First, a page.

Culled from numerous posts and articles, here’s lots of advice on getting the most out of a writing conference.
- DO YOUR HOMEWORK.
1.1. Decide on which workshops you want to attend and which editors you want to meet with
1.2. Google the writers, editors and agents who will be at the conference and get a sense of what they’ve written, what kind of publications they edit and what kinds of writers they represent.
1.3. Make sure that the people you will meet at the conference are the right ones for you to talk with and that the publisher is looking for what you have to offer.
1.4. If you know that your book will be perfect for a publisher, but the only editor represented by that publisher works with a different line, talk to that person anyway. Editors will typically know whether your manuscript should be forwarded to another department within their house.
1.5. Take advantage of authors who are there. Authors who are on faculty will have enough experience with writing and publishing to help tweak your work and offer good advice.
- COME PREPARED.
2.1. Business cards—with your photo on it.
2.2. A notepad and pen.
2.3. Don’t bring your entire manuscript or proposal. Instead bring a sample of that work and a one-sheet proposal to give an editor an idea of what your book is about.
- BE PROFESSIONAL.
3.1. Dress professional casual makes a good impression.
3.2. Attend the opening ceremonies banquet. You may sit with other authors and speakers from around the country.
3.3. When meeting editors and agents, don’t rush them or forget that perhaps they need a little break.
3.4. When approaching editors and agents, ask if they want to be solicited, and then listen to their answers.
3.5. Don’t try to pitch right there—ask how they like to be approached (e-mail, text, phone) and then do exactly as they say. Sales don’t happen at conferences.
3.6. If an agent or editor is interested in learning more about you or your work, they will want to see a business card, webpage, and social media following
- BE REALISTIC.
Don’t count on meeting your agent, signing with them and having them sell your work before the conference is over.
- SET GOALS UP FRONT.
5.1. When deciding on a conference to attend, research the type of conference that suits your needs.
5.2. Decide where you want to focus: generating work, mentoring or contact with other writers.
- MAKE CONNECTIONS.
6.1. Talk to everyone around you. You’ll triple what you learn, make friends and get tips you couldn’t get any other way. When you get home, send a ‘so glad to have met you’ e-mail, and then stay in touch.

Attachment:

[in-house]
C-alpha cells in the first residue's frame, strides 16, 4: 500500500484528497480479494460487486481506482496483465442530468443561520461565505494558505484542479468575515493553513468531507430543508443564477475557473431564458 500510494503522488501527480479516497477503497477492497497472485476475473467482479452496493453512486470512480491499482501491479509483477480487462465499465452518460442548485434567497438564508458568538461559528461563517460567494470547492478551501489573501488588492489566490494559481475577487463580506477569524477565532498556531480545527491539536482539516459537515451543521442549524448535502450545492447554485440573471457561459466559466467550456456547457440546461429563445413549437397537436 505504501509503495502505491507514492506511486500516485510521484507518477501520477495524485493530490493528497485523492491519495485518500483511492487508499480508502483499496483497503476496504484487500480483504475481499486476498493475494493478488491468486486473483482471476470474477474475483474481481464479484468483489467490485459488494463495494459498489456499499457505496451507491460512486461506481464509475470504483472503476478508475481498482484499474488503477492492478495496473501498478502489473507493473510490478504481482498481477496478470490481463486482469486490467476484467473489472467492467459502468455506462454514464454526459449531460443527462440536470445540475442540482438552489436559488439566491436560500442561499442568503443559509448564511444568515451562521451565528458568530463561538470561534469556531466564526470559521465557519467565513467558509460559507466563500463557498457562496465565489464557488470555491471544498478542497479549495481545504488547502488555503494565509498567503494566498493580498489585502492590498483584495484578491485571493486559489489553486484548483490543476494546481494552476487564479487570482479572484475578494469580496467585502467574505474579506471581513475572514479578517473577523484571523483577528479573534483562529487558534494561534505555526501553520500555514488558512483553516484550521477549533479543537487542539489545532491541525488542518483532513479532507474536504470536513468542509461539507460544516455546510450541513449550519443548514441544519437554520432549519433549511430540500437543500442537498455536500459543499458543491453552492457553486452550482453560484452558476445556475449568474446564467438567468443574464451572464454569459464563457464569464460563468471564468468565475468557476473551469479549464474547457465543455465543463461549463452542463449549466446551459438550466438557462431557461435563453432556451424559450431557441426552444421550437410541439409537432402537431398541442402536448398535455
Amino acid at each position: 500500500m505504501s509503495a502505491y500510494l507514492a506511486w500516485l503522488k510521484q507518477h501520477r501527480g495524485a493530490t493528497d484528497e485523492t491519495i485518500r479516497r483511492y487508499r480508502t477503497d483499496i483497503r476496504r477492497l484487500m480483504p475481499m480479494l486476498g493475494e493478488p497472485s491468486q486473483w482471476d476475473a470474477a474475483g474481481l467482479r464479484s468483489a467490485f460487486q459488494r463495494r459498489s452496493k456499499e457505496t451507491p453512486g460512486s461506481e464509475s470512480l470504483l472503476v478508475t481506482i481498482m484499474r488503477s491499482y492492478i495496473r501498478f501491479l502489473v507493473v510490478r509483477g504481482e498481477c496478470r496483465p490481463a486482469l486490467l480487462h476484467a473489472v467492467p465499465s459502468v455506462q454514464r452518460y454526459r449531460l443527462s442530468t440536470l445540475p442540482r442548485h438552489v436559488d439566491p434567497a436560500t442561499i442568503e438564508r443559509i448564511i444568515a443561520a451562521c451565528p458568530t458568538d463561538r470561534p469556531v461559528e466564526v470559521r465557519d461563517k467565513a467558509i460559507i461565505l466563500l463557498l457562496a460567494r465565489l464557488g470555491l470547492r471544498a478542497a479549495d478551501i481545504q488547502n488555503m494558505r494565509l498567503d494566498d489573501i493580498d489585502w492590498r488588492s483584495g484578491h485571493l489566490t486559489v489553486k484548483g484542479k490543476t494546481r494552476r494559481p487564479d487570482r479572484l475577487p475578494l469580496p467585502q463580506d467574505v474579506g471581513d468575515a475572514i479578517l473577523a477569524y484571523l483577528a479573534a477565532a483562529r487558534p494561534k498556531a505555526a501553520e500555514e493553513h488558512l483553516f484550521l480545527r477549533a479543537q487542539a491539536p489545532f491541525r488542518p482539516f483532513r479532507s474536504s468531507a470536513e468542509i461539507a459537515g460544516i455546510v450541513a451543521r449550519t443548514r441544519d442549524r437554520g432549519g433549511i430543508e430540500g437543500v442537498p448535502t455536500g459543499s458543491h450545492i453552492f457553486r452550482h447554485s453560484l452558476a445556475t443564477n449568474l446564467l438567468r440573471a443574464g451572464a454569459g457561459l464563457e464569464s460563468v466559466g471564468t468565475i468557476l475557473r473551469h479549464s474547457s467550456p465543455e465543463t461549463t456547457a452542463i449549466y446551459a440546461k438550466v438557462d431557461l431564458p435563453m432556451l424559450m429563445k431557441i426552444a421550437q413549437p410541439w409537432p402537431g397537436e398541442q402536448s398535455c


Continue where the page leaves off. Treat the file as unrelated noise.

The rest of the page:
6.2. If you have a writing specialty, and the person you’re talking with has another, ask, ‘Do you know anyone here who writes about X, as I do? Will you introduce me, or point them out?’
6.3. This is a learning experience so don’t be afraid to prepare questions to ask authors, agents, and editors
- NETWORK NATURALLY.
You’re there to meet like-minded folks
- PERFECT YOUR PITCH.
- 1. Write a one sentence blurb and memorize it.
8.2. Have a clean, crisp three-sentence pitch for your project: title, hook, basic premise.
8.3. Do not compare yourself to famous, bestselling novelists.
8.4. Allow enough time for the agent or editor to ask you questions!
9. Do’s & Don’ts
9.1. Do go to as many educational sessions as possible and take notes.
9.2. Do bring extra cash. In addition to buying books, you’ll want to schmooze & make writer friends.
9.3. Do read other writers’ blog posts describing their experiences at conferences before you go.
9.4. Don’t pass agents or editors any pages during a pitch. Agents can’t carry around sample pages from all the writers they meet.
9.5. Don’t come to a meeting with an agent with a long, rambling pitch. Aim to discuss your book and yourself in 90 seconds.
9.6. Don’t skimp. Most conferences charge a base fee to attend, and then they charge for add-ons, including pitches to agents, critiques or the fancy dinner with the evening keynote speaker.
9.7. Don’t monopolize an agent’s time. If you sit down at a table and an agent joins you and others, know that most if not all of the people next to you will want to chat with the agent. Be respectful and don’t dominate her attention for long periods of time.
- Conversation Tips
- Make eye contact
- Watch your posture
- Match the other person’s body language
- Walk into the room with purpose
- Conversation Starters
- What are you writing?
- Why do you write?
- When did you start writing?
- Where did you get the idea for your current project?
- What’s your favorite thing you’ve ever written?
- When did you know you wanted to be a writer?
- What’s your favorite conference you’ve been to?
- What’s been your favorite class so far?
- What’s the best tip you’ve learned about writing?
- What’s the best book you’ve ever read?